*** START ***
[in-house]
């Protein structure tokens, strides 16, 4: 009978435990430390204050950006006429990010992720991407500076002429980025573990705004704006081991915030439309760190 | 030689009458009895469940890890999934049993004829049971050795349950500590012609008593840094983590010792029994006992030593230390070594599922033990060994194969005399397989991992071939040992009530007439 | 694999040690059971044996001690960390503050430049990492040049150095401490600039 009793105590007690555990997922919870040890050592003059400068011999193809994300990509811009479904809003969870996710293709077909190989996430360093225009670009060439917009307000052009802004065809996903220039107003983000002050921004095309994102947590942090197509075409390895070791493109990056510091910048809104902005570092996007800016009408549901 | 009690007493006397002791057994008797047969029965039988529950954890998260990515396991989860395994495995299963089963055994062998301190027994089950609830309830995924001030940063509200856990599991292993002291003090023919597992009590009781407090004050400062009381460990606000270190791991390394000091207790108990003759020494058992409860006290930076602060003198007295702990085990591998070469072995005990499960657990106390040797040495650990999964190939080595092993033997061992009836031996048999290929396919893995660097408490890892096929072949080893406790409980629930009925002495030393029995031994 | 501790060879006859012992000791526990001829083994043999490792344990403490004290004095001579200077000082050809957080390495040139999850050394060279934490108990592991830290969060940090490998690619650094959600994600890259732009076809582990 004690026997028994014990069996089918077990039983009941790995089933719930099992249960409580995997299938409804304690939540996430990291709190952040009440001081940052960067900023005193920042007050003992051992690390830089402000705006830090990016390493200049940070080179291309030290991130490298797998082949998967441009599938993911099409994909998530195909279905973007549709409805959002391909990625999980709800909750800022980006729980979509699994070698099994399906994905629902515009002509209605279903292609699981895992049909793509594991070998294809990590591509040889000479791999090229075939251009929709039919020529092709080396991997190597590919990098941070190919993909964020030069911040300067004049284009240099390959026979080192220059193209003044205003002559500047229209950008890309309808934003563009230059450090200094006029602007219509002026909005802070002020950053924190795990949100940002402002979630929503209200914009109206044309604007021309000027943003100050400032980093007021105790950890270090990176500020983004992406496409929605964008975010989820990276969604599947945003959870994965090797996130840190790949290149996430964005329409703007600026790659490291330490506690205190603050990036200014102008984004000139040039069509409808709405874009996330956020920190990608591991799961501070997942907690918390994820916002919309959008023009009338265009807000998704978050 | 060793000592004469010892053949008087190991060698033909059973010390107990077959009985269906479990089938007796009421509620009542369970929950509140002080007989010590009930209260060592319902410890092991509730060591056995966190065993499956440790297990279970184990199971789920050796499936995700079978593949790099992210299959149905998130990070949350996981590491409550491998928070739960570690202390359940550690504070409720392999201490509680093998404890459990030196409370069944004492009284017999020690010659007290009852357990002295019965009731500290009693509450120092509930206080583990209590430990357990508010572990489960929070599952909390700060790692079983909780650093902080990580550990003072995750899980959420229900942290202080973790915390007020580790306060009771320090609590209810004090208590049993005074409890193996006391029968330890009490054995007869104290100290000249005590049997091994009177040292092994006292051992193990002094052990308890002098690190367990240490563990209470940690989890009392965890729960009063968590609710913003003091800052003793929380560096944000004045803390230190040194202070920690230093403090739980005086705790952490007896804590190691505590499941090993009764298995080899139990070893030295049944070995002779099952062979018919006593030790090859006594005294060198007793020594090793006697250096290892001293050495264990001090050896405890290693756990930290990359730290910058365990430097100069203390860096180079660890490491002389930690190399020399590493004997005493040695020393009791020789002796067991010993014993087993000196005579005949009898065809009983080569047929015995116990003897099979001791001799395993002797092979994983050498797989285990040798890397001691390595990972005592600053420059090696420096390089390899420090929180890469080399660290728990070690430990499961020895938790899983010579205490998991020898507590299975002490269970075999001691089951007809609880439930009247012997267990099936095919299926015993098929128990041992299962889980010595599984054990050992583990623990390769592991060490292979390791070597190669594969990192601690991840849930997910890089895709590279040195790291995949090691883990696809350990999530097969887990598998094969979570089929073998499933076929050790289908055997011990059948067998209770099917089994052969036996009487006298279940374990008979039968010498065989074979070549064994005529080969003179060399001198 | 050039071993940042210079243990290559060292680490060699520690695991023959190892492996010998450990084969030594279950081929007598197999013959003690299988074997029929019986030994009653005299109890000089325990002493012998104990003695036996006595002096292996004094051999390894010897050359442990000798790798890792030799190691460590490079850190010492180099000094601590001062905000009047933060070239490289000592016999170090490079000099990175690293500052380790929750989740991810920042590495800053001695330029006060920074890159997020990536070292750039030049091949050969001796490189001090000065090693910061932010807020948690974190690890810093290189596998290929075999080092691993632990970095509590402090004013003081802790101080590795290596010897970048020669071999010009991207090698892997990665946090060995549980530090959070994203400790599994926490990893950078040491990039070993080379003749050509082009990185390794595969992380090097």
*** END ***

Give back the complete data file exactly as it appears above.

[in-house]
């Protein structure tokens, strides 16, 4: 009978435990430390204050950006006429990010992720991407500076002429980025573990705004704006081991915030439309760190 | 030689009458009895469940890890999934049993004829049971050795349950500590012609008593840094983590010792029994006992030593230390070594599922033990060994194969005399397989991992071939040992009530007439 | 694999040690059971044996001690960390503050430049990492040049150095401490600039 009793105590007690555990997922919870040890050592003059400068011999193809994300990509811009479904809003969870996710293709077909190989996430360093225009670009060439917009307000052009802004065809996903220039107003983000002050921004095309994102947590942090197509075409390895070791493109990056510091910048809104902005570092996007800016009408549901 | 009690007493006397002791057994008797047969029965039988529950954890998260990515396991989860395994495995299963089963055994062998301190027994089950609830309830995924001030940063509200856990599991292993002291003090023919597992009590009781407090004050400062009381460990606000270190791991390394000091207790108990003759020494058992409860006290930076602060003198007295702990085990591998070469072995005990499960657990106390040797040495650990999964190939080595092993033997061992009836031996048999290929396919893995660097408490890892096929072949080893406790409980629930009925002495030393029995031994 | 501790060879006859012992000791526990001829083994043999490792344990403490004290004095001579200077000082050809957080390495040139999850050394060279934490108990592991830290969060940090490998690619650094959600994600890259732009076809582990 004690026997028994014990069996089918077990039983009941790995089933719930099992249960409580995997299938409804304690939540996430990291709190952040009440001081940052960067900023005193920042007050003992051992690390830089402000705006830090990016390493200049940070080179291309030290991130490298797998082949998967441009599938993911099409994909998530195909279905973007549709409805959002391909990625999980709800909750800022980006729980979509699994070698099994399906994905629902515009002509209605279903292609699981895992049909793509594991070998294809990590591509040889000479791999090229075939251009929709039919020529092709080396991997190597590919990098941070190919993909964020030069911040300067004049284009240099390959026979080192220059193209003044205003002559500047229209950008890309309808934003563009230059450090200094006029602007219509002026909005802070002020950053924190795990949100940002402002979630929503209200914009109206044309604007021309000027943003100050400032980093007021105790950890270090990176500020983004992406496409929605964008975010989820990276969604599947945003959870994965090797996130840190790949290149996430964005329409703007600026790659490291330490506690205190603050990036200014102008984004000139040039069509409808709405874009996330956020920190990608591991799961501070997942907690918390994820916002919309959008023009009338265009807000998704978050 | 060793000592004469010892053949008087190991060698033909059973010390107990077959009985269906479990089938007796009421509620009542369970929950509140002080007989010590009930209260060592319902410890092991509730060591056995966190065993499956440790297990279970184990199971789920050796499936995700079978593949790099992210299959149905998130990070949350996981590491409550491998928070739960570690202390359940550690504070409720392999201490509680093998404890459990030196409370069944004492009284017999020690010659007290009852357990002295019965009731500290009693509450120092509930206080583990209590430990357990508010572990489960929070599952909390700060790692079983909780650093902080990580550990003072995750899980959420229900942290202080973790915390007020580790306060009771320090609590209810004090208590049993005074409890193996006391029968330890009490054995007869104290100290000249005590049997091994009177040292092994006292051992193990002094052990308890002098690190367990240490563990209470940690989890009392965890729960009063968590609710913003003091800052003793929380560096944000004045803390230190040194202070920690230093403090739980005086705790952490007896804590190691505590499941090993009764298995080899139990070893030295049944070995002779099952062979018919006593030790090859006594005294060198007793020594090793006697250096290892001293050495264990001090050896405890290693756990930290990359730290910058365990430097100069203390860096180079660890490491002389930690190399020399590493004997005493040695020393009791020789002796067991010993014993087993000196005579005949009898065809009983080569047929015995116990003897099979001791001799395993002797092979994983050498797989285990040798890397001691390595990972005592600053420059090696420096390089390899420090929180890469080399660290728990070690430990499961020895938790899983010579205490998991020898507590299975002490269970075999001691089951007809609880439930009247012997267990099936095919299926015993098929128990041992299962889980010595599984054990050992583990623990390769592991060490292979390791070597190669594969990192601690991840849930997910890089895709590279040195790291995949090691883990696809350990999530097969887990598998094969979570089929073998499933076929050790289908055997011990059948067998209770099917089994052969036996009487006298279940374990008979039968010498065989074979070549064994005529080969003179060399001198 | 050039071993940042210079243990290559060292680490060699520690695991023959190892492996010998450990084969030594279950081929007598197999013959003690299988074997029929019986030994009653005299109890000089325990002493012998104990003695036996006595002096292996004094051999390894010897050359442990000798790798890792030799190691460590490079850190010492180099000094601590001062905000009047933060070239490289000592016999170090490079000099990175690293500052380790929750989740991810920042590495800053001695330029006060920074890159997020990536070292750039030049091949050969001796490189001090000065090693910061932010807020948690974190690890810093290189596998290929075999080092691993632990970095509590402090004013003081802790101080590795290596010897970048020669071999010009991207090698892997990665946090060995549980530090959070994203400790599994926490990893950078040491990039070993080379003749050509082009990185390794595969992380090097």